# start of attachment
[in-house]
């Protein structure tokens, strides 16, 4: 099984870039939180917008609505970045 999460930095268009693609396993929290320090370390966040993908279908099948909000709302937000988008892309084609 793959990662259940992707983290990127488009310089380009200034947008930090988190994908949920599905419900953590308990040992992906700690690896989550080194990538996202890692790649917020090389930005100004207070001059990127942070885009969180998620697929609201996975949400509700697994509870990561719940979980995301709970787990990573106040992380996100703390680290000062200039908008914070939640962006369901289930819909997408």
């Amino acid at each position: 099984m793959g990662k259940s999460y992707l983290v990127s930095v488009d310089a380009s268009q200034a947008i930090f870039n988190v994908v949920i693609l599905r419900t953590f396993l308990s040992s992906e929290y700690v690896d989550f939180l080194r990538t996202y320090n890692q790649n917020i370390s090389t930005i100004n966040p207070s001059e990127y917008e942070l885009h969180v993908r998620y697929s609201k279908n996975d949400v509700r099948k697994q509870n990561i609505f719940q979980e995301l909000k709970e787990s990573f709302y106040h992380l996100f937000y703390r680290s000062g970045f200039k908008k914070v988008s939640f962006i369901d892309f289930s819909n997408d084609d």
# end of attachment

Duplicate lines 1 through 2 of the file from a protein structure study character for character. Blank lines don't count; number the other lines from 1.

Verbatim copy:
[in-house]
């Protein structure tokens, strides 16, 4: 099984870039939180917008609505970045 999460930095268009693609396993929290320090370390966040993908279908099948909000709302937000988008892309084609 793959990662259940992707983290990127488009310089380009200034947008930090988190994908949920599905419900953590308990040992992906700690690896989550080194990538996202890692790649917020090389930005100004207070001059990127942070885009969180998620697929609201996975949400509700697994509870990561719940979980995301709970787990990573106040992380996100703390680290000062200039908008914070939640962006369901289930819909997408």